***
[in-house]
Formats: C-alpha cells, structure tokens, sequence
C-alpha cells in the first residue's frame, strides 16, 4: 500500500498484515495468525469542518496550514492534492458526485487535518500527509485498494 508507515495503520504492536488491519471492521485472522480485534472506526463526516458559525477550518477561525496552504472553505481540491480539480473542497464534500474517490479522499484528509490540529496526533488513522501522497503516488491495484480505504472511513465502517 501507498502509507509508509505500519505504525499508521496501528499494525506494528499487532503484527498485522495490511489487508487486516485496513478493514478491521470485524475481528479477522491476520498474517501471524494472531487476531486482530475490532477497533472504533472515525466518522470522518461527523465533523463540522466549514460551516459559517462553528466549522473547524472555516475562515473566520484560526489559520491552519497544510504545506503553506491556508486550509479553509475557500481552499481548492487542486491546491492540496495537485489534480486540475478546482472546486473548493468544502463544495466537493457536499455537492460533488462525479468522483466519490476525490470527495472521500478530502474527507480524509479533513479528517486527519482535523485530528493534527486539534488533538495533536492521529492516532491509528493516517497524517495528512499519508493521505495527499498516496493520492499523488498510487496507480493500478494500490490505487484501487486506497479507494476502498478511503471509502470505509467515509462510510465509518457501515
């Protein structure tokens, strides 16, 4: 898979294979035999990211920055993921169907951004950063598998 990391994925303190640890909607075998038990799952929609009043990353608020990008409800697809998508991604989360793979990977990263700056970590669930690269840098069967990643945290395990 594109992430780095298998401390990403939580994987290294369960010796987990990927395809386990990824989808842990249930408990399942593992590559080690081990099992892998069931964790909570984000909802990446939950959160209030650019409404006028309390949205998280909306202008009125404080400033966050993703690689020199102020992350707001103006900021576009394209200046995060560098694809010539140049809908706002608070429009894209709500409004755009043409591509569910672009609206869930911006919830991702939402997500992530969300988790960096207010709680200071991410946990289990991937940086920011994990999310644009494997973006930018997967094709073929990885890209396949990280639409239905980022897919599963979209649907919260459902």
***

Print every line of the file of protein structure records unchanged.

[in-house]
Formats: C-alpha cells, structure tokens, sequence
C-alpha cells in the first residue's frame, strides 16, 4: 500500500498484515495468525469542518496550514492534492458526485487535518500527509485498494 508507515495503520504492536488491519471492521485472522480485534472506526463526516458559525477550518477561525496552504472553505481540491480539480473542497464534500474517490479522499484528509490540529496526533488513522501522497503516488491495484480505504472511513465502517 501507498502509507509508509505500519505504525499508521496501528499494525506494528499487532503484527498485522495490511489487508487486516485496513478493514478491521470485524475481528479477522491476520498474517501471524494472531487476531486482530475490532477497533472504533472515525466518522470522518461527523465533523463540522466549514460551516459559517462553528466549522473547524472555516475562515473566520484560526489559520491552519497544510504545506503553506491556508486550509479553509475557500481552499481548492487542486491546491492540496495537485489534480486540475478546482472546486473548493468544502463544495466537493457536499455537492460533488462525479468522483466519490476525490470527495472521500478530502474527507480524509479533513479528517486527519482535523485530528493534527486539534488533538495533536492521529492516532491509528493516517497524517495528512499519508493521505495527499498516496493520492499523488498510487496507480493500478494500490490505487484501487486506497479507494476502498478511503471509502470505509467515509462510510465509518457501515
């Protein structure tokens, strides 16, 4: 898979294979035999990211920055993921169907951004950063598998 990391994925303190640890909607075998038990799952929609009043990353608020990008409800697809998508991604989360793979990977990263700056970590669930690269840098069967990643945290395990 594109992430780095298998401390990403939580994987290294369960010796987990990927395809386990990824989808842990249930408990399942593992590559080690081990099992892998069931964790909570984000909802990446939950959160209030650019409404006028309390949205998280909306202008009125404080400033966050993703690689020199102020992350707001103006900021576009394209200046995060560098694809010539140049809908706002608070429009894209709500409004755009043409591509569910672009609206869930911006919830991702939402997500992530969300988790960096207010709680200071991410946990289990991937940086920011994990999310644009494997973006930018997967094709073929990885890209396949990280639409239905980022897919599963979209649907919260459902």